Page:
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Bugs haunt iPhone SDK, Jobs comes out in sympathy

As Steve Jobs spoke, Apple pushed out a new version of the iPhone SDK to the 4000 developers previously deemed worthy to join the programme. As I type, many of them still haven't got it working properly.
rupert-goodwins.jpg

As Steve Jobs spoke, Apple pushed out a new version of the iPhone SDK to the 4000 developers previously deemed worthy to join the programme. As I type, many of them still haven't got it working properly.

It seems from various concerned threads on the Apple developer forum, problems have been introduced in this version that prevent applications being moved onto a physical iPhone (the simulator within the SDK works fine). As is usual in such matters, some people claim to have fixed the problem and posted fixes while others say that these fixes don't work for them.

"It's almost understandable", one rather disgruntled developer told me, "but definitely a touch of the rushed release syndrome. Releasing a buggered SDK in the middle of your big conference isn't the best thing you can do for your developers."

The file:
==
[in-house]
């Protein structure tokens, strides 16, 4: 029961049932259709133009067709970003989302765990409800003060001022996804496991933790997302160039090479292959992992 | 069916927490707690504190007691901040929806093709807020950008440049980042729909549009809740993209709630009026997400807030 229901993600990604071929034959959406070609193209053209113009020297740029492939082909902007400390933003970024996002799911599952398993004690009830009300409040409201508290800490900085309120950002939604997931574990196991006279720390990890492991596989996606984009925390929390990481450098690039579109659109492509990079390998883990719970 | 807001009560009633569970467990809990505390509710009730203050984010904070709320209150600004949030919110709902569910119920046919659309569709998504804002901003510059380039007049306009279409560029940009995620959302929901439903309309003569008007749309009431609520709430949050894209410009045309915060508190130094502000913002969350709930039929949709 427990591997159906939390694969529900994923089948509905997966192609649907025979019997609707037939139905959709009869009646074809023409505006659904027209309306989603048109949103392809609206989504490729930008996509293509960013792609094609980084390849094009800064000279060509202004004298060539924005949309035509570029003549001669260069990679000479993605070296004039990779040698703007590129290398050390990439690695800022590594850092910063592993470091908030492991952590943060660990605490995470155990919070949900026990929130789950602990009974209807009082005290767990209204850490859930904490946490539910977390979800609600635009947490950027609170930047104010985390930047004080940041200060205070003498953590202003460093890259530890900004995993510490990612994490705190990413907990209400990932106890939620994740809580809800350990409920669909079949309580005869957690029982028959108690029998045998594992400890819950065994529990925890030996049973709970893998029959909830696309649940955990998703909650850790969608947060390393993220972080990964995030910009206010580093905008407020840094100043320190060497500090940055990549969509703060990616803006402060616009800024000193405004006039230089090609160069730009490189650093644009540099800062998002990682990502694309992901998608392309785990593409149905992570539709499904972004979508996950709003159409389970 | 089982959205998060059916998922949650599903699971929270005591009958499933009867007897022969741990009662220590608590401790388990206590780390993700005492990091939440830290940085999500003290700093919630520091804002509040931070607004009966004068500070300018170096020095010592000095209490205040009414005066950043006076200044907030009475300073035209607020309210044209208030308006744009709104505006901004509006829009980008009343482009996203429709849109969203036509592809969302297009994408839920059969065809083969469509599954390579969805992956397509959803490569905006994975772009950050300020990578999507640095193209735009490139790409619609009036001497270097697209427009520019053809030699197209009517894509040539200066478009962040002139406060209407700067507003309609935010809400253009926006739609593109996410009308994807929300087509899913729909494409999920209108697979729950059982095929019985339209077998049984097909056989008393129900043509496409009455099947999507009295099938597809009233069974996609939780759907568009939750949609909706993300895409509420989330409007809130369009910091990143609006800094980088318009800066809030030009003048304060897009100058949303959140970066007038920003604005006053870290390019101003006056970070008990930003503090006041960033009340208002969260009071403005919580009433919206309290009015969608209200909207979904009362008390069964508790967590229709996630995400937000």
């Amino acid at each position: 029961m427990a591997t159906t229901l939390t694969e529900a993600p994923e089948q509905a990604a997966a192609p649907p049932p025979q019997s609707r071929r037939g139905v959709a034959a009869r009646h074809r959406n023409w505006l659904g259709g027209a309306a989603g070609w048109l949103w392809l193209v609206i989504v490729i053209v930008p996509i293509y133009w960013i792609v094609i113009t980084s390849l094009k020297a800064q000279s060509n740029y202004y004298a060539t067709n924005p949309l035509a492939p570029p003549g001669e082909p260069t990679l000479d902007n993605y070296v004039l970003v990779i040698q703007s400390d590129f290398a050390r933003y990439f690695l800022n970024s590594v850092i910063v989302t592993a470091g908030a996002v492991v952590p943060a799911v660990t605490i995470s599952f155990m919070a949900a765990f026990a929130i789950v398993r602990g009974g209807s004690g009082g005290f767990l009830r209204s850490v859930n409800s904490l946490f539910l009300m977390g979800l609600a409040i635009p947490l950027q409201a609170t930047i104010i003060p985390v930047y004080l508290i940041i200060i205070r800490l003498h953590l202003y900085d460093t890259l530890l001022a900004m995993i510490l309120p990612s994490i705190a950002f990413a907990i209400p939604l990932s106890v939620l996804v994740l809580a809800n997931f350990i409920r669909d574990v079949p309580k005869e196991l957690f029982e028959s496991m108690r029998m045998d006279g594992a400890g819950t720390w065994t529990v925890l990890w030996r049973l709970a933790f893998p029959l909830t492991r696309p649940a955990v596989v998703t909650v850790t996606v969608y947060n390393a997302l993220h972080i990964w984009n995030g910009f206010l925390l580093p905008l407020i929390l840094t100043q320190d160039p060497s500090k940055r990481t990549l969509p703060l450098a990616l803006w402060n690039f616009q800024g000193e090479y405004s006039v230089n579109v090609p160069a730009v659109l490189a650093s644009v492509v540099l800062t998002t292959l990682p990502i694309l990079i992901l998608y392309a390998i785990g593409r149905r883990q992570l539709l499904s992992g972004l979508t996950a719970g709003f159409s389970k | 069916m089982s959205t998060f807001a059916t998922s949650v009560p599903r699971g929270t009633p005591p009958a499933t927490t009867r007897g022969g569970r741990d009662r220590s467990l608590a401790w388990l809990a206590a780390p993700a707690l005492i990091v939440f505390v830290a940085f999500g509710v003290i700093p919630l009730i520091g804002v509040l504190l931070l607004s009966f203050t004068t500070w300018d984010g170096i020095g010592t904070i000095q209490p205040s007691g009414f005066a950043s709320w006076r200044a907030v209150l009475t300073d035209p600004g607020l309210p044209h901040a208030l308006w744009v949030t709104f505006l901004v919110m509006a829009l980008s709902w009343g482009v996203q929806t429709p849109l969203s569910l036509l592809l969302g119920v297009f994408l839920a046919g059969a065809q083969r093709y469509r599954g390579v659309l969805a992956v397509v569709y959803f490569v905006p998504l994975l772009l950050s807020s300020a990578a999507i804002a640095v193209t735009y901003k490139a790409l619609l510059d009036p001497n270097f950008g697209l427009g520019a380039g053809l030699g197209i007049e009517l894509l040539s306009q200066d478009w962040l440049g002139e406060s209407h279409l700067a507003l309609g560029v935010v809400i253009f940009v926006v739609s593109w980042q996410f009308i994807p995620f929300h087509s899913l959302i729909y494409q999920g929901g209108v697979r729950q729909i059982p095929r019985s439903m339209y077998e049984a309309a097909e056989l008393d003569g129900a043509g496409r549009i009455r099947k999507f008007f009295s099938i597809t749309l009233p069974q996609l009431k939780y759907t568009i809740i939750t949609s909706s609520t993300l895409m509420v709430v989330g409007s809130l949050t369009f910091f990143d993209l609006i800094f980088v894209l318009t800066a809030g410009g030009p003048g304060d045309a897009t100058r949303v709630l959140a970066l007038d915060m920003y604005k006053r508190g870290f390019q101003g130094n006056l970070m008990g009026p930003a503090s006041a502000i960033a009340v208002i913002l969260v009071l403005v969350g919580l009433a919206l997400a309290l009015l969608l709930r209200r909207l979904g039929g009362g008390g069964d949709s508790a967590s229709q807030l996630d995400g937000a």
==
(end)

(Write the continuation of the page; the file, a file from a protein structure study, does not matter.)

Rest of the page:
And this wasn't the only bug-laden system shown off to the world during the keynote. Lots of people noticed that Steve Jobs was absent for much of the time - his presence replaced by an endless stream of application show-and-tells - and when he was on stage, he looked emaciated.

As he was previously very ill with pancreatic cancer, an illness that Apple kept secret until his recovery, the rumours started to fly almost as quickly as the iPhone 3G's spec sheet. Apple's PR felt it wise to issue a statement. According to the Wall Street Journal's Biztech blog:

"In response to a question about his health Tuesday, an Apple spokeswoman said Jobs was hit with a “common bug” in recent weeks but he still felt it was important to participate in the Apple conference. The spokeswoman said he’s now on the mend with the aid of antibiotics."

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